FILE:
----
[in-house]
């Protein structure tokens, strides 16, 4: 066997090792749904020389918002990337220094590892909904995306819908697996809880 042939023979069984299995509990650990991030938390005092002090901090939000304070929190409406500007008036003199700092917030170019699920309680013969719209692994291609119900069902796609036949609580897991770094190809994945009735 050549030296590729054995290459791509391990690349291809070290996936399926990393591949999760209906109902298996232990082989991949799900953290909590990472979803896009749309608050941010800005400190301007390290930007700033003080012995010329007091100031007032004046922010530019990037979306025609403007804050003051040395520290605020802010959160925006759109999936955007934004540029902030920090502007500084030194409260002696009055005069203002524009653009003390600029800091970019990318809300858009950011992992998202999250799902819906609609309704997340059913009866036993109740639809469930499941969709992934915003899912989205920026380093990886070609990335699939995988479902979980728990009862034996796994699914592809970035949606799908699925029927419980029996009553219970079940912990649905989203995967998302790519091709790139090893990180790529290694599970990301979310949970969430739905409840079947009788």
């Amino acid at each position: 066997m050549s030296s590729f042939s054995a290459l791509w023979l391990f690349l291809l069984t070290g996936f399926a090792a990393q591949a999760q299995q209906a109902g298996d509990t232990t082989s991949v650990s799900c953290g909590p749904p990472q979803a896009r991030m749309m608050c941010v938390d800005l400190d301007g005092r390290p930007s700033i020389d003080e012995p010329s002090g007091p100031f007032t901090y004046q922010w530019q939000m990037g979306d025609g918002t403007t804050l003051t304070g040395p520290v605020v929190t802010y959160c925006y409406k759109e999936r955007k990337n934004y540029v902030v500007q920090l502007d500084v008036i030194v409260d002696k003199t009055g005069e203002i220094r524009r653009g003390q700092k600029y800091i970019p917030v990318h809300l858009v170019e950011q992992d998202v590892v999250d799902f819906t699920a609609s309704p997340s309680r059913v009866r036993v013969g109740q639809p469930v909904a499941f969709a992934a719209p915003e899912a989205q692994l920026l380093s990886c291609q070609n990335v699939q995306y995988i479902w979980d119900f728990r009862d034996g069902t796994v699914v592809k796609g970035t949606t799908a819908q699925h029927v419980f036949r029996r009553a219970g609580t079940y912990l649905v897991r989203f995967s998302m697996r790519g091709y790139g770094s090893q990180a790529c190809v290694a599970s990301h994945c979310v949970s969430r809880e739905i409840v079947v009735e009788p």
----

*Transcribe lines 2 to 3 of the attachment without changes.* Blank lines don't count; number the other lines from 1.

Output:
């Protein structure tokens, strides 16, 4: 066997090792749904020389918002990337220094590892909904995306819908697996809880 042939023979069984299995509990650990991030938390005092002090901090939000304070929190409406500007008036003199700092917030170019699920309680013969719209692994291609119900069902796609036949609580897991770094190809994945009735 050549030296590729054995290459791509391990690349291809070290996936399926990393591949999760209906109902298996232990082989991949799900953290909590990472979803896009749309608050941010800005400190301007390290930007700033003080012995010329007091100031007032004046922010530019990037979306025609403007804050003051040395520290605020802010959160925006759109999936955007934004540029902030920090502007500084030194409260002696009055005069203002524009653009003390600029800091970019990318809300858009950011992992998202999250799902819906609609309704997340059913009866036993109740639809469930499941969709992934915003899912989205920026380093990886070609990335699939995988479902979980728990009862034996796994699914592809970035949606799908699925029927419980029996009553219970079940912990649905989203995967998302790519091709790139090893990180790529290694599970990301979310949970969430739905409840079947009788």
């Amino acid at each position: 066997m050549s030296s590729f042939s054995a290459l791509w023979l391990f690349l291809l069984t070290g996936f399926a090792a990393q591949a999760q299995q209906a109902g298996d509990t232990t082989s991949v650990s799900c953290g909590p749904p990472q979803a896009r991030m749309m608050c941010v938390d800005l400190d301007g005092r390290p930007s700033i020389d003080e012995p010329s002090g007091p100031f007032t901090y004046q922010w530019q939000m990037g979306d025609g918002t403007t804050l003051t304070g040395p520290v605020v929190t802010y959160c925006y409406k759109e999936r955007k990337n934004y540029v902030v500007q920090l502007d500084v008036i030194v409260d002696k003199t009055g005069e203002i220094r524009r653009g003390q700092k600029y800091i970019p917030v990318h809300l858009v170019e950011q992992d998202v590892v999250d799902f819906t699920a609609s309704p997340s309680r059913v009866r036993v013969g109740q639809p469930v909904a499941f969709a992934a719209p915003e899912a989205q692994l920026l380093s990886c291609q070609n990335v699939q995306y995988i479902w979980d119900f728990r009862d034996g069902t796994v699914v592809k796609g970035t949606t799908a819908q699925h029927v419980f036949r029996r009553a219970g609580t079940y912990l649905v897991r989203f995967s998302m697996r790519g091709y790139g770094s090893q990180a790529c190809v290694a599970s990301h994945c979310v949970s969430r809880e739905i409840v079947v009735e009788p």